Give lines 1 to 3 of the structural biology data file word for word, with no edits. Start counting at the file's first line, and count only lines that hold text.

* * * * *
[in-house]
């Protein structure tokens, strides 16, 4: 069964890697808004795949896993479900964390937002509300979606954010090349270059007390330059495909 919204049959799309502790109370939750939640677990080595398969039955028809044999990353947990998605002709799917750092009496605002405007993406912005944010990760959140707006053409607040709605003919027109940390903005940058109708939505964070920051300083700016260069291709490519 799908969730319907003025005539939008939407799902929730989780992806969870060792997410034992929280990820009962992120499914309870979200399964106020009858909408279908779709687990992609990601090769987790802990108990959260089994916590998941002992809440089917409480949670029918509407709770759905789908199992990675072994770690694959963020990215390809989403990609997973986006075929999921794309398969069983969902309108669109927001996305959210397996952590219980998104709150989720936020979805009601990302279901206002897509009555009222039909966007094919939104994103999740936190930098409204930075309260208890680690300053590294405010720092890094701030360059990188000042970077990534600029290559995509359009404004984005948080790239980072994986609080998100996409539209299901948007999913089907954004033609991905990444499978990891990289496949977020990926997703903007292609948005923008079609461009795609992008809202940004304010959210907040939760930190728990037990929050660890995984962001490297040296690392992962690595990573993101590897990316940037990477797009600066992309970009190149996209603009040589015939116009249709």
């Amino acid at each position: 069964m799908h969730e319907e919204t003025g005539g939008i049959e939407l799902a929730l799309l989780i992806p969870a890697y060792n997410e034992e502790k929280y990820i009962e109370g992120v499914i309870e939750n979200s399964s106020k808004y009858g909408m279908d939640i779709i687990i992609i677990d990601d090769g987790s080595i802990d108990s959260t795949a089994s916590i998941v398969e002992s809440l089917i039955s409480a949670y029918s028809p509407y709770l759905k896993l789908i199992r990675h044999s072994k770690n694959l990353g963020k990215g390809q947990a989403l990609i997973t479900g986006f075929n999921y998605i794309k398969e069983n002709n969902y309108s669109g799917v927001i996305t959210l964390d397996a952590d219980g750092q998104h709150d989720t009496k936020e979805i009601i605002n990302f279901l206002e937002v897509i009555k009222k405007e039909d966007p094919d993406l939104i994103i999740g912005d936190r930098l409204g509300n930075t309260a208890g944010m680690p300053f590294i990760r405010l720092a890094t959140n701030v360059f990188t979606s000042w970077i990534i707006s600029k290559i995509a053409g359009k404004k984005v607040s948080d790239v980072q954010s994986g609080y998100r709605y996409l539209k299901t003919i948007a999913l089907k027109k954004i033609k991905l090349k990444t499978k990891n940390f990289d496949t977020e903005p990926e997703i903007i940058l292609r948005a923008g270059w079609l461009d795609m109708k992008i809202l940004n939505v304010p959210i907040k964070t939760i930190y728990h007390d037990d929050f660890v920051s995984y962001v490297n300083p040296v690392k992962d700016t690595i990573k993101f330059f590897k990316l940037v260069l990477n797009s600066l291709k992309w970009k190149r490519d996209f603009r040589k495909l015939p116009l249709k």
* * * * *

[in-house]
């Protein structure tokens, strides 16, 4: 069964890697808004795949896993479900964390937002509300979606954010090349270059007390330059495909 919204049959799309502790109370939750939640677990080595398969039955028809044999990353947990998605002709799917750092009496605002405007993406912005944010990760959140707006053409607040709605003919027109940390903005940058109708939505964070920051300083700016260069291709490519 799908969730319907003025005539939008939407799902929730989780992806969870060792997410034992929280990820009962992120499914309870979200399964106020009858909408279908779709687990992609990601090769987790802990108990959260089994916590998941002992809440089917409480949670029918509407709770759905789908199992990675072994770690694959963020990215390809989403990609997973986006075929999921794309398969069983969902309108669109927001996305959210397996952590219980998104709150989720936020979805009601990302279901206002897509009555009222039909966007094919939104994103999740936190930098409204930075309260208890680690300053590294405010720092890094701030360059990188000042970077990534600029290559995509359009404004984005948080790239980072994986609080998100996409539209299901948007999913089907954004033609991905990444499978990891990289496949977020990926997703903007292609948005923008079609461009795609992008809202940004304010959210907040939760930190728990037990929050660890995984962001490297040296690392992962690595990573993101590897990316940037990477797009600066992309970009190149996209603009040589015939116009249709």
């Amino acid at each position: 069964m799908h969730e319907e919204t003025g005539g939008i049959e939407l799902a929730l799309l989780i992806p969870a890697y060792n997410e034992e502790k929280y990820i009962e109370g992120v499914i309870e939750n979200s399964s106020k808004y009858g909408m279908d939640i779709i687990i992609i677990d990601d090769g987790s080595i802990d108990s959260t795949a089994s916590i998941v398969e002992s809440l089917i039955s409480a949670y029918s028809p509407y709770l759905k896993l789908i199992r990675h044999s072994k770690n694959l990353g963020k990215g390809q947990a989403l990609i997973t479900g986006f075929n999921y998605i794309k398969e069983n002709n969902y309108s669109g799917v927001i996305t959210l964390d397996a952590d219980g750092q998104h709150d989720t009496k936020e979805i009601i605002n990302f279901l206002e937002v897509i009555k009222k405007e039909d966007p094919d993406l939104i994103i999740g912005d936190r930098l409204g509300n930075t309260a208890g944010m680690p300053f590294i990760r405010l720092a890094t959140n701030v360059f990188t979606s000042w970077i990534i707006s600029k290559i995509a053409g359009k404004k984005v607040s948080d790239v980072q954010s994986g609080y998100r709605y996409l539209k299901t003919i948007a999913l089907k027109k954004i033609k991905l090349k990444t499978k990891n940390f990289d496949t977020e903005p990926e997703i903007i940058l292609r948005a923008g270059w079609l461009d795609m109708k992008i809202l940004n939505v304010p959210i907040k964070t939760i930190y728990h007390d037990d929050f660890v920051s995984y962001v490297n300083p040296v690392k992962d700016t690595i990573k993101f330059f590897k990316l940037v260069l990477n797009s600066l291709k992309w970009k190149r490519d996209f603009r040589k495909l015939p116009l249709k």